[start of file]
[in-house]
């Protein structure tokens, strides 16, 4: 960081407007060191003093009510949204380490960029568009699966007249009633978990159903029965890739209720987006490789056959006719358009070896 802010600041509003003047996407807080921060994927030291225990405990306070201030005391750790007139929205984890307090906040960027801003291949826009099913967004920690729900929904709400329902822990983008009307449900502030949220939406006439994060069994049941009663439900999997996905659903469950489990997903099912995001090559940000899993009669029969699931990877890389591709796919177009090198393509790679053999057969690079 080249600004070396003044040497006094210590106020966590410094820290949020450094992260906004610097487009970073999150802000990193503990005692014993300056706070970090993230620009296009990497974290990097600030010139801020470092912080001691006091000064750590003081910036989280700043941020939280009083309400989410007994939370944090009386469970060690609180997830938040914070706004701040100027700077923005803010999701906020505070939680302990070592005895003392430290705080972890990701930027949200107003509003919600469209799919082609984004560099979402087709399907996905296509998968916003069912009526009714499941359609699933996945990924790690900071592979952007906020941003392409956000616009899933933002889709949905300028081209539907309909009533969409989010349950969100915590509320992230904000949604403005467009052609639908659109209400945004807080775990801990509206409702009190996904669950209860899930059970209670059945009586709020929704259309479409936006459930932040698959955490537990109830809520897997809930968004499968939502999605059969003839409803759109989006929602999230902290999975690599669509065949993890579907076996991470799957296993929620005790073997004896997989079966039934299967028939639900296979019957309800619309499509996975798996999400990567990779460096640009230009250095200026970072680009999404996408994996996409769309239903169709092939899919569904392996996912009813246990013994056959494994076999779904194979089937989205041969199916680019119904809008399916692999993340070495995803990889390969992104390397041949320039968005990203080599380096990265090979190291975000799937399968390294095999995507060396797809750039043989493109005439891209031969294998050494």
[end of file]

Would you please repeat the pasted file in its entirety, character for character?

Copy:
[in-house]
């Protein structure tokens, strides 16, 4: 960081407007060191003093009510949204380490960029568009699966007249009633978990159903029965890739209720987006490789056959006719358009070896 802010600041509003003047996407807080921060994927030291225990405990306070201030005391750790007139929205984890307090906040960027801003291949826009099913967004920690729900929904709400329902822990983008009307449900502030949220939406006439994060069994049941009663439900999997996905659903469950489990997903099912995001090559940000899993009669029969699931990877890389591709796919177009090198393509790679053999057969690079 080249600004070396003044040497006094210590106020966590410094820290949020450094992260906004610097487009970073999150802000990193503990005692014993300056706070970090993230620009296009990497974290990097600030010139801020470092912080001691006091000064750590003081910036989280700043941020939280009083309400989410007994939370944090009386469970060690609180997830938040914070706004701040100027700077923005803010999701906020505070939680302990070592005895003392430290705080972890990701930027949200107003509003919600469209799919082609984004560099979402087709399907996905296509998968916003069912009526009714499941359609699933996945990924790690900071592979952007906020941003392409956000616009899933933002889709949905300028081209539907309909009533969409989010349950969100915590509320992230904000949604403005467009052609639908659109209400945004807080775990801990509206409702009190996904669950209860899930059970209670059945009586709020929704259309479409936006459930932040698959955490537990109830809520897997809930968004499968939502999605059969003839409803759109989006929602999230902290999975690599669509065949993890579907076996991470799957296993929620005790073997004896997989079966039934299967028939639900296979019957309800619309499509996975798996999400990567990779460096640009230009250095200026970072680009999404996408994996996409769309239903169709092939899919569904392996996912009813246990013994056959494994076999779904194979089937989205041969199916680019119904809008399916692999993340070495995803990889390969992104390397041949320039968005990203080599380096990265090979190291975000799937399968390294095999995507060396797809750039043989493109005439891209031969294998050494």